It's All Over for IM - Unless You're Already In
While secure and auditable instant messaging was still a major focus of attention at this year's show, the consensus seems to be that Communicator and other early movers have locked up the lion's share of basic messaging infrastructure. Nobody wants to contend with multiple IM solutions any more than they want to have a multiplicity of quote vendors, so the basic stage for messaging is already well established. But there's still lots of room for growth in value-add services in an IM framework such as Parlano's announced deal to provide their collaborative messaging environent on Communicator's Connex messaging platform. IM's importance as a content development and delivery platorm will only increase as the need to structure content and personal relationships into more sophisticated paradigms to serve the institutional trading environment evolves. The old truism "I trust, therefore I execute" is beginning to drift away from trade execution channels and into the parallel hands of content vendors and trade execution specialists, creating huge vulnerability to the sell side's margins. IM offers the sell side a potential route out of this dilemma, but it will take some sophisticated content-mongering to make it happen.

Unstructured Content Comes Front and Center
With compliance concerns replacing Straight-Trough Processing and T+1 trade clearance as the financial industry's current worry beads, it's not surprising that much of the space formerly occupied by market data solutions has been nabbed by folks selling products addressing compliance issues. From secure, auditable and searchable email archives to off-site storage and data center solutions to indexing and data mining, getting a hold of content from formerly off-the-map sources and being able to exploit it and manage it efficiently is at least as important to profitability in today's financial marketplace as getting a few fractions of a second shaved off of a ticker feed. Even the U.S. Postal Service is getting into the act, with a service backed by technology from AuthentiDate that provide a legally accepted "postmark", identity and electronic signature capability that promises to offer a broadly available method to authenticate personal and personalized content. It's a clever rethinking of the USPS' basic mission in the marketplace - providing secure delivery of content from individuals and institutions - that may provide unstructured electronic content an important push to complete institutional legitimacy.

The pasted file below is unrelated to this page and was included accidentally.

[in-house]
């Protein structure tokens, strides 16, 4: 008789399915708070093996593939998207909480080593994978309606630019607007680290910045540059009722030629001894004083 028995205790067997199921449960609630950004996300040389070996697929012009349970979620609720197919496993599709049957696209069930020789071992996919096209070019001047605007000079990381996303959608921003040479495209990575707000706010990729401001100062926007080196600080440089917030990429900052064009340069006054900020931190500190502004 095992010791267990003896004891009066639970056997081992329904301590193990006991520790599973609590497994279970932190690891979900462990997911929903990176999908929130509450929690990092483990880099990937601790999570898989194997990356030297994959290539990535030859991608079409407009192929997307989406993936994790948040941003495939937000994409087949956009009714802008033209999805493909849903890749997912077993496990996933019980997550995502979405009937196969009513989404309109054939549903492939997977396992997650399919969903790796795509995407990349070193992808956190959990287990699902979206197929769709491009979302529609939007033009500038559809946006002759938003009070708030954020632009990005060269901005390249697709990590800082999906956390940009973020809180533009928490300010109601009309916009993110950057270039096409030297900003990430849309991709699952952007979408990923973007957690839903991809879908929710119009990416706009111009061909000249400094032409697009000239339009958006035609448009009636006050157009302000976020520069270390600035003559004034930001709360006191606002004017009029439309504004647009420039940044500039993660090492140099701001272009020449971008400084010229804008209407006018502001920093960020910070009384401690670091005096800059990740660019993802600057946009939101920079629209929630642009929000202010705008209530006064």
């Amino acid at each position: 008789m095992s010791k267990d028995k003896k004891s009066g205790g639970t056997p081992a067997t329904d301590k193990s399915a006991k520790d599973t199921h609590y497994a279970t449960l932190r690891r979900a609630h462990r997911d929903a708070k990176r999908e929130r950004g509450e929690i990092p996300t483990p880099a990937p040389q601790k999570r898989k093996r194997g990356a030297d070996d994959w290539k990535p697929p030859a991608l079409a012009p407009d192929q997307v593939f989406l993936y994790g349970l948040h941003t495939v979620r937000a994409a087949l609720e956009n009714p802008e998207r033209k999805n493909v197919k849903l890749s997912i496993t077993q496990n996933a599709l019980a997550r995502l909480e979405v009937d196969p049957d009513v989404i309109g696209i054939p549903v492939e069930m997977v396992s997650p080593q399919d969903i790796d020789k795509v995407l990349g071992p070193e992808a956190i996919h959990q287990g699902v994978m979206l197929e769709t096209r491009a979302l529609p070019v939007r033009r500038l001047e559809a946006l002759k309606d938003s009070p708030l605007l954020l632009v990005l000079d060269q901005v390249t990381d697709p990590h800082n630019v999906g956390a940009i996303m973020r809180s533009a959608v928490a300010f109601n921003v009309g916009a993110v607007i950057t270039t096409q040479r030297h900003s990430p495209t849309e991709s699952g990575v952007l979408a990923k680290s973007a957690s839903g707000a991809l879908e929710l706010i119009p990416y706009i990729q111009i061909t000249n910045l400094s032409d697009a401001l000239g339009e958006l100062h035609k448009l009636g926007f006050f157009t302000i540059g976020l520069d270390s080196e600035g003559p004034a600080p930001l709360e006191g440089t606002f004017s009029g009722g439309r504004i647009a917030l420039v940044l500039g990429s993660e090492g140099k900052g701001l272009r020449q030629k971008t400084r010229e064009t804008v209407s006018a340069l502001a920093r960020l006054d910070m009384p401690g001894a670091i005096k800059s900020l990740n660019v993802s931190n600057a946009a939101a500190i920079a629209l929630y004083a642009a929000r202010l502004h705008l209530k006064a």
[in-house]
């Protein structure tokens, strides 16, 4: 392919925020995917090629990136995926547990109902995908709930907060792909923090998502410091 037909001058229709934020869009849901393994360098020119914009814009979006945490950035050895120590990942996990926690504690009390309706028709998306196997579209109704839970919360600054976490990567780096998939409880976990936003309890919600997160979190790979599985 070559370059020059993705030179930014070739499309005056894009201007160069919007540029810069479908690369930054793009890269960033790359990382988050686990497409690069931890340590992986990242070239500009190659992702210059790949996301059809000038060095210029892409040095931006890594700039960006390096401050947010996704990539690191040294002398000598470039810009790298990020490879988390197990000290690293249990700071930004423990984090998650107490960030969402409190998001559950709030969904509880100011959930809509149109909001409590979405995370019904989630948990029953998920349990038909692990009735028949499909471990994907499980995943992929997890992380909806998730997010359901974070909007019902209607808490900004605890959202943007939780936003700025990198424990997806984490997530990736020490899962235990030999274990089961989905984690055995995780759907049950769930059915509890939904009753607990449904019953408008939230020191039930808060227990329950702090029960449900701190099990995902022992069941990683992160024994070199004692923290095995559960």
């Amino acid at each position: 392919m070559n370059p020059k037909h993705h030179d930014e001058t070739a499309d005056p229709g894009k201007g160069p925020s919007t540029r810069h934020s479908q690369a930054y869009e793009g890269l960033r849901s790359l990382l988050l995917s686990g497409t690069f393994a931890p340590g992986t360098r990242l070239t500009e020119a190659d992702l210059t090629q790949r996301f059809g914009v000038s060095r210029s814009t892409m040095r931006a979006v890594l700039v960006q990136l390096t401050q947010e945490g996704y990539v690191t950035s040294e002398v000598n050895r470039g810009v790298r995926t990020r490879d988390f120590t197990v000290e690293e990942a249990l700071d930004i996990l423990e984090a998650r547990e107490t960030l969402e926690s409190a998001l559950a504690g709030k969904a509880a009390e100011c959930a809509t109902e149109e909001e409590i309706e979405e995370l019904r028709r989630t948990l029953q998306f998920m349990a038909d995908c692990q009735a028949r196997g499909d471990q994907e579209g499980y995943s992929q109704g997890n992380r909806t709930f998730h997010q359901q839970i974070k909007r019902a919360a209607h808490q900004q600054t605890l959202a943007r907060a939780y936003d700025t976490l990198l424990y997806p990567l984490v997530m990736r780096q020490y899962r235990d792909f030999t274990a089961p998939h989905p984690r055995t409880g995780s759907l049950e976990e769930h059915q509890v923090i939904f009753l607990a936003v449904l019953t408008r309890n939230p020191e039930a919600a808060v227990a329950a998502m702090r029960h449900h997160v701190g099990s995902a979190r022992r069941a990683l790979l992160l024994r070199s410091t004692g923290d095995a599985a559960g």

Sometimes Speed is All About Relevance - or So Says Relegence
What good is getting that hot news story out on the wires if it takes a trader forever to find it and act on it? The folks at Relegence were demonstrating an increasingly sophisticated range of tools to help users filter content from vendors and internal sources with easily manipulated mechanisms to highlight content relevance at the click of a mouse button. This emphasis on highly efficient filtering of all content inputs is gaining followers on many fronts, so a tools such as Relegence's FirstTrack service is bound to gain a broader array of adherents over time. But is FirstTrack a product or a feature? Relegence is in essentially the same bind as NewsEdge found itself not too long ago, with some interesting technology but not a terribly broad business model on which to sustain itself. The product is looking better than ever, though, so expect a major to pick up this property before too long if they don't get some additional financing to take them to the next level of independent market penetration.